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Republican Senator Josh Hawley of Missouri is calling for Attorney General Merrick Garland to resign because Garland “mobilized the FBI to intimidate parents without legal basis.” Hawley argues that Garland’s action was a “dangerous abuse of authority”.

National School Board Association sorry for ‘language’ in letter to parents preferring domestic terrorists


Hawley’s remarks came soon after the National School Board Association issued an apology to its members on Friday night, claiming “there was no justification for some of the language included in the letter.” The letter was sent just before Garland was released memorandum Instructing the FBI to lead a task force to address threats against school officials, including creating a centralized way to report such threats.

“Merrick Garland mobilized the FBI to intimidate parents without legal basis and, as we now know, based on misinformation they didn’t bother to verify,” Hawley wrote in a tweet. “It was a dangerous abuse of authority that has severely compromised the integrity of the Justice Department and Garland’s integrity. He should resign.”

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Earlier this month, Hawley questioned Deputy Attorney General Lisa Monaco over her handling of the Justice Department situation, calling the action “truly extraordinary.”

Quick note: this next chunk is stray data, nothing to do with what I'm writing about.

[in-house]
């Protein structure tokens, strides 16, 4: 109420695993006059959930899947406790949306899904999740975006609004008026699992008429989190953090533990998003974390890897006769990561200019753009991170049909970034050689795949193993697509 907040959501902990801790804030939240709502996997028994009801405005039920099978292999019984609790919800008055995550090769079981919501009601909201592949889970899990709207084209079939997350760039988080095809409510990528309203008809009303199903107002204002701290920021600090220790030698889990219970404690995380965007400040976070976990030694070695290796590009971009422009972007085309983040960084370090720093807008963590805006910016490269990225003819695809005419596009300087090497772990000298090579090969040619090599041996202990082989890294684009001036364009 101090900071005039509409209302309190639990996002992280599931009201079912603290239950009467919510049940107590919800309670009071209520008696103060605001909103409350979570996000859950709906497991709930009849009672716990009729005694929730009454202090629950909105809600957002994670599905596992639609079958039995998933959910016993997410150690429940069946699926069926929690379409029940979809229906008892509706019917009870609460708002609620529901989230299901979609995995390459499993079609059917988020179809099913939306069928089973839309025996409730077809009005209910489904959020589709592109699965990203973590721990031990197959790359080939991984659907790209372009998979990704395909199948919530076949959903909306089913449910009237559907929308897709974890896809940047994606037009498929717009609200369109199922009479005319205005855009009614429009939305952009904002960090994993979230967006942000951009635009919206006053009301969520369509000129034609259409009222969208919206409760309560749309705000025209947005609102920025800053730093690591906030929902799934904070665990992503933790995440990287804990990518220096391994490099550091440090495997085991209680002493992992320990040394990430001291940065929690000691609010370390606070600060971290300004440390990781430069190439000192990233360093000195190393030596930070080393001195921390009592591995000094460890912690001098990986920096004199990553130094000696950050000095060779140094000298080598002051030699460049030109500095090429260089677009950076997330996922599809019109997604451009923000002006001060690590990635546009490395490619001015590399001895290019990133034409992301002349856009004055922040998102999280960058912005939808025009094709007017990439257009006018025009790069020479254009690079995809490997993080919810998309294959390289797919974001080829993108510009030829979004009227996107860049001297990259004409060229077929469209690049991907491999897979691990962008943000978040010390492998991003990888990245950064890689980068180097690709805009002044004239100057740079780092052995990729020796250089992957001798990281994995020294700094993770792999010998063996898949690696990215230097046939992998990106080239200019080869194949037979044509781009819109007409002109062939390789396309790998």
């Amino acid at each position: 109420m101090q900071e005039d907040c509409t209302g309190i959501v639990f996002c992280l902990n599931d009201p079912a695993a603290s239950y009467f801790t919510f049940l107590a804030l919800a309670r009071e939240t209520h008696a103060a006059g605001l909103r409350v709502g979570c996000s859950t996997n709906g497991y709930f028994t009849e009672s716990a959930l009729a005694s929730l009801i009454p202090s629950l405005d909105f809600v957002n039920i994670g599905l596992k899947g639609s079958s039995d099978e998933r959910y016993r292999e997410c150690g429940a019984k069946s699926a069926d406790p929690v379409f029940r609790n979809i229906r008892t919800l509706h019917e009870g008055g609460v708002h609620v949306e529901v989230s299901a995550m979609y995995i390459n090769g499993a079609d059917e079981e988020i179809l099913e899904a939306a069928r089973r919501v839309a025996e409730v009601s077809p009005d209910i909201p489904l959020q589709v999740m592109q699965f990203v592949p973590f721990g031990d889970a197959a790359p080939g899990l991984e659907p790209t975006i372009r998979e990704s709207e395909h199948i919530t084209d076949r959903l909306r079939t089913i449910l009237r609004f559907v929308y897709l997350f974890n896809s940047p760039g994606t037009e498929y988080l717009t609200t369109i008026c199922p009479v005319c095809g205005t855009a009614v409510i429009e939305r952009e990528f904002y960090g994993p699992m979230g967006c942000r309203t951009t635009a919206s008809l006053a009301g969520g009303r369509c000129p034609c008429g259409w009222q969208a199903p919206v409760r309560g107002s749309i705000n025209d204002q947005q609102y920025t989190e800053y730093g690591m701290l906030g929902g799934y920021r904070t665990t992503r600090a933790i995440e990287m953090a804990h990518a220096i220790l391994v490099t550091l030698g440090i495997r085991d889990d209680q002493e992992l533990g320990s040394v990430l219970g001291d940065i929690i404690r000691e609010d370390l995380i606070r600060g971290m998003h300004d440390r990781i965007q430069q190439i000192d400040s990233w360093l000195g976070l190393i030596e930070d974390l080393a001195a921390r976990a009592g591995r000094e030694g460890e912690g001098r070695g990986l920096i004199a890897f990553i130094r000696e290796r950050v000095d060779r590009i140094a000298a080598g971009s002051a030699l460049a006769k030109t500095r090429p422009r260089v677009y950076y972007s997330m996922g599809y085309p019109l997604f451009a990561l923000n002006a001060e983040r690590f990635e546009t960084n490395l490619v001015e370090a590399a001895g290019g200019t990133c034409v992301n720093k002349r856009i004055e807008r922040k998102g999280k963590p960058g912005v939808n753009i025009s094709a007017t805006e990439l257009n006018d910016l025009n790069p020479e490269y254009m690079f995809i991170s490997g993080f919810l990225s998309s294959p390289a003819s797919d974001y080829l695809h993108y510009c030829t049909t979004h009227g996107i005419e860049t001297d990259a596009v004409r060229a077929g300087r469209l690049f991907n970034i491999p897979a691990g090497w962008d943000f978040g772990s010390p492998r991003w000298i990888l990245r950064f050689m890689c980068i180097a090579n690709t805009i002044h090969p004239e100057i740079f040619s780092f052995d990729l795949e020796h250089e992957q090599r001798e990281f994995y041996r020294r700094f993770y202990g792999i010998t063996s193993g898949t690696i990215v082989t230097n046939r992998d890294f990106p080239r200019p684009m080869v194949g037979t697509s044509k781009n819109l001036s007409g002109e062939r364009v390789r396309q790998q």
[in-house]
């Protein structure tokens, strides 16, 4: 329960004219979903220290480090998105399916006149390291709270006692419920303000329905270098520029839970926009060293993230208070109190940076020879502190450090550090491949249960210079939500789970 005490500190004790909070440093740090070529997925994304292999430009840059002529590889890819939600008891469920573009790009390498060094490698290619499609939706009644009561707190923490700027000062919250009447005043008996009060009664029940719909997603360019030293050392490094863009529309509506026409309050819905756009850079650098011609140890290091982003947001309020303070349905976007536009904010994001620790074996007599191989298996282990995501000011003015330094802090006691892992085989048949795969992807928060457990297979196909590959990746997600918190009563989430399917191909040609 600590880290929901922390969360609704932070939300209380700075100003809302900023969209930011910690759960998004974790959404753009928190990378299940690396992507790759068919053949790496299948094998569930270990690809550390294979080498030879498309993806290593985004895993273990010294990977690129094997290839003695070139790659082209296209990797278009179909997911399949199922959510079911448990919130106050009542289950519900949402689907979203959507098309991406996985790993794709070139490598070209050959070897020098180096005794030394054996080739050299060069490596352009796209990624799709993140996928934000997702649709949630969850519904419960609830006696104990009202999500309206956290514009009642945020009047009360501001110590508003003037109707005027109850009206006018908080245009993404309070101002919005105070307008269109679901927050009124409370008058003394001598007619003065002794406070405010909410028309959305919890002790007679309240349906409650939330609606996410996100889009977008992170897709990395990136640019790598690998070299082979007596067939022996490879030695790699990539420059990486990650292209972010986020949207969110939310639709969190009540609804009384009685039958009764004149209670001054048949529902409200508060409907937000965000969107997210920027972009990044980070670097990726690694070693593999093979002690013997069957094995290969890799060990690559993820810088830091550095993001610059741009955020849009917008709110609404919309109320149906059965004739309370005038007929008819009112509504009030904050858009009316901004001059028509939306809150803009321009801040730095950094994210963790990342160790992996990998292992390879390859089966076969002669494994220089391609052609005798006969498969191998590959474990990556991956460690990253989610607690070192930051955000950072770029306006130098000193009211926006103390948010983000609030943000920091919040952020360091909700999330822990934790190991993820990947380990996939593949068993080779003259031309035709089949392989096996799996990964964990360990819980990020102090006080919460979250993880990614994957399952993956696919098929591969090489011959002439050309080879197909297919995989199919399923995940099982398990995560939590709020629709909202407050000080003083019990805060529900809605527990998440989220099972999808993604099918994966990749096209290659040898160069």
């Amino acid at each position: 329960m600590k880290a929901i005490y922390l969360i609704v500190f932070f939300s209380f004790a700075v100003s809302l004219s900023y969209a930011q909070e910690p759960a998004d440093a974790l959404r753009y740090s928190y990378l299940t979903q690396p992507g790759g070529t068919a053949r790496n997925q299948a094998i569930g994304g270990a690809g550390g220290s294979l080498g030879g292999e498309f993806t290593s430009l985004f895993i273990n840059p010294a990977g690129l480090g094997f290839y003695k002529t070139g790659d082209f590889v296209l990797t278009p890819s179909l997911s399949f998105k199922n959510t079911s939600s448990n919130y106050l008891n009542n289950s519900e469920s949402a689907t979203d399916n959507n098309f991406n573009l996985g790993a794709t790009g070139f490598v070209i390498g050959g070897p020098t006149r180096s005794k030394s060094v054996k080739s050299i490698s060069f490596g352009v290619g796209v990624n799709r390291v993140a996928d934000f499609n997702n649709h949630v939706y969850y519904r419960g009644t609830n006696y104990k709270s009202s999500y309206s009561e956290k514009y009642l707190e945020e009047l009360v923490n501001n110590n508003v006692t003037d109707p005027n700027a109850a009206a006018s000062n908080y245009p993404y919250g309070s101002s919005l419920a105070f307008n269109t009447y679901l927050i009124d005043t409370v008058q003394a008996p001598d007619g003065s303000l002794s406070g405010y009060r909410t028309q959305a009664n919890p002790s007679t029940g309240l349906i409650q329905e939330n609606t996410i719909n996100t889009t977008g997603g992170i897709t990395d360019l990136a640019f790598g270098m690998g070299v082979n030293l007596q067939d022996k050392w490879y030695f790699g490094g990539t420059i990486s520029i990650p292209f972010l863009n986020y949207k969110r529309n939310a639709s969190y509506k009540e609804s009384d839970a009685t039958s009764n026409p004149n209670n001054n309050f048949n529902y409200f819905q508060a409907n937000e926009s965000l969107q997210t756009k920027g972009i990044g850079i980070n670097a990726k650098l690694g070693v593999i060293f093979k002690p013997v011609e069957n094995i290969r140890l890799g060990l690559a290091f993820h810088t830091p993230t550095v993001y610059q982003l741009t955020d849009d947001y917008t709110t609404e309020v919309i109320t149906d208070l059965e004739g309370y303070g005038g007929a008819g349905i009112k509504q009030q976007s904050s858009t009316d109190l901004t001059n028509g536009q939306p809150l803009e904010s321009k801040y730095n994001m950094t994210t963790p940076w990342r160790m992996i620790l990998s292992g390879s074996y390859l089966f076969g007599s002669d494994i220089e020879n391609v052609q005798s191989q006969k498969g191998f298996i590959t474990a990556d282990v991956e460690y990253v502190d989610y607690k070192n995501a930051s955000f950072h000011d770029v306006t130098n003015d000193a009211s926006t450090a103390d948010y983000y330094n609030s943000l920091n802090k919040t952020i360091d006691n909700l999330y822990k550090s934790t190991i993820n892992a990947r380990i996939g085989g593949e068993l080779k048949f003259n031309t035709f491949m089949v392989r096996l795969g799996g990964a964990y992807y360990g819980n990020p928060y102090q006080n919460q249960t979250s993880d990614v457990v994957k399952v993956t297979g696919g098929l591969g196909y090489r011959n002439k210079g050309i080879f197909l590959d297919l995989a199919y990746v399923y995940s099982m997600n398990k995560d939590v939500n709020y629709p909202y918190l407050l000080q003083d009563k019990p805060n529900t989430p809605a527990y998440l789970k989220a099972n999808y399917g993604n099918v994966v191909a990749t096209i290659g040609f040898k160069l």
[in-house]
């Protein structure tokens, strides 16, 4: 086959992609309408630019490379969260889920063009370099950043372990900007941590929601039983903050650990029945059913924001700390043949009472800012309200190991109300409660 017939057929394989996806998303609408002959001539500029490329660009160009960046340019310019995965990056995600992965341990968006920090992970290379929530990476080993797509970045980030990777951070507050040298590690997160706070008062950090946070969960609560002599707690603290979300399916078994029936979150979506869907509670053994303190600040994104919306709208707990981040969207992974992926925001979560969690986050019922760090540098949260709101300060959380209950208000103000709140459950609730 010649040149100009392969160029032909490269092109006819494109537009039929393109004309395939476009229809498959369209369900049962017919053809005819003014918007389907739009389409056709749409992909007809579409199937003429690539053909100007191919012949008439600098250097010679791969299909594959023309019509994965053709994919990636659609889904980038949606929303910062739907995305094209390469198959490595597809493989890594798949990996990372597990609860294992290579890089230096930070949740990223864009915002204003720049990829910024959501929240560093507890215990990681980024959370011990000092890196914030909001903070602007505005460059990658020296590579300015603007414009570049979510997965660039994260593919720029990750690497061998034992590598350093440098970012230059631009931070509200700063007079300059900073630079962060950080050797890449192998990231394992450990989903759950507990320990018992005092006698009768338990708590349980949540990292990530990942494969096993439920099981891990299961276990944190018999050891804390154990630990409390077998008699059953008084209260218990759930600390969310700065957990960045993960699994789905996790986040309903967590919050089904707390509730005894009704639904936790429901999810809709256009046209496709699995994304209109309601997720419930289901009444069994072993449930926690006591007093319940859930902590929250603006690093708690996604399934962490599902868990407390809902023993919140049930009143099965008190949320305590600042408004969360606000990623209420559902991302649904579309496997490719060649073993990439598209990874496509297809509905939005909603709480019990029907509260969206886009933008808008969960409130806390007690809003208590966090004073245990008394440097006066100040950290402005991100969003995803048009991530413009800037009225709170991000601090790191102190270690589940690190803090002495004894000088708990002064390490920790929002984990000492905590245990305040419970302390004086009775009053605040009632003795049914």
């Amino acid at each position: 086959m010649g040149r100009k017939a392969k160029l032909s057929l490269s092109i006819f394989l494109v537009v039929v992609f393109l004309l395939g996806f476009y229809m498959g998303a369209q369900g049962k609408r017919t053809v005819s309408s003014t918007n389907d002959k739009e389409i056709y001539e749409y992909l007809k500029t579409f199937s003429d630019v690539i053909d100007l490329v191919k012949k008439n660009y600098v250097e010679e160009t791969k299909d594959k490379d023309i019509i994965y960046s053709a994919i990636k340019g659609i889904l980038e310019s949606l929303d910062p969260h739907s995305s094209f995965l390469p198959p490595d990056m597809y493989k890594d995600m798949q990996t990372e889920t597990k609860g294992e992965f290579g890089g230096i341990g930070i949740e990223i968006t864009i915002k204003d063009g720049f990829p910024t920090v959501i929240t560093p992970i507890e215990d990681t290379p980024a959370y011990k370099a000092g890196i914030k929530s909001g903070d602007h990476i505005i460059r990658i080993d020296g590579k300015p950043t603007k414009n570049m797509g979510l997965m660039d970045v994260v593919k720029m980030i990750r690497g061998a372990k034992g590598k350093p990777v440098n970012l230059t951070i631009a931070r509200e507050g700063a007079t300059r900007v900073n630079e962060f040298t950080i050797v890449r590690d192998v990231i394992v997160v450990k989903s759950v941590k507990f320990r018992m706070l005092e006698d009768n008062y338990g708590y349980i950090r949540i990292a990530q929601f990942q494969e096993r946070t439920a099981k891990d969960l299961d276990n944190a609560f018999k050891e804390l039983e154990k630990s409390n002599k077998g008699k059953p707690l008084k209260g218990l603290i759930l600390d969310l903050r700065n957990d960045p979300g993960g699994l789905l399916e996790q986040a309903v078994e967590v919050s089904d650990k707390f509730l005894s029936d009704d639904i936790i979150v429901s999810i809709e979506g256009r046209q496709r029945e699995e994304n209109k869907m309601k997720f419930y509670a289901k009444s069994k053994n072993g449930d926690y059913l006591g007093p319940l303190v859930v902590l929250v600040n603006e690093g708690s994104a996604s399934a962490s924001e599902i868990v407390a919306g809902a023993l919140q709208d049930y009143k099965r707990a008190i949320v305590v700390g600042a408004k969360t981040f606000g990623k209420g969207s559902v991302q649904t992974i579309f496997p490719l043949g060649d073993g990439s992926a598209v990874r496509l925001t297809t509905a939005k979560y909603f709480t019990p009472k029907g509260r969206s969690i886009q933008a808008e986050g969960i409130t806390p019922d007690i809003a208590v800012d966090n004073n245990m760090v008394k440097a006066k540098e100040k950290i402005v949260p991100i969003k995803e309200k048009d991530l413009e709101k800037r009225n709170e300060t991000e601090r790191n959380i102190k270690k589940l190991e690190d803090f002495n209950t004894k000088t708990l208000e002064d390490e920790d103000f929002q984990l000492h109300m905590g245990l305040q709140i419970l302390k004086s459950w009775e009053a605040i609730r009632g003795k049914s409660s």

“I think parents across this country would be shocked to learn – shocked – that if they show up at a local school board meeting where they have the right to vote, and you are trying to scare them… So, you’re trying to keep quiet. Them, you’re trying to interfere with their rights as parents and, yes, their rights as voters,” Hawley said those days. “It’s wrong. It’s dangerous. And I can’t believe an Attorney General of the United States is involved in this kind of conduct.”

In its original letter to the Biden administration, the NSBA claimed that some rhetoric between school boards and parents could amount to domestic terrorism.

Several educational groups, state school boards and members of the US Civil Rights Commission have criticized the administration for issuing the memo.

Merrick Garland, U.S. Attorney General, speaks during a House Judiciary Committee hearing in Washington, DC, Thursday, October 21, 2021.

one in Letter For Garland, half of the eight members of the Commission on Civil Rights requested a “specific instance” of “harassment, intimidation and threats of violence,” which Garland called evidence of the need for federal intervention in protesting parents in schools. as claimed.

“Will AG reverse?” asked Rep. Chip Roy, R-Texas, in a tweet Response to the new letter from the NSBA on Friday.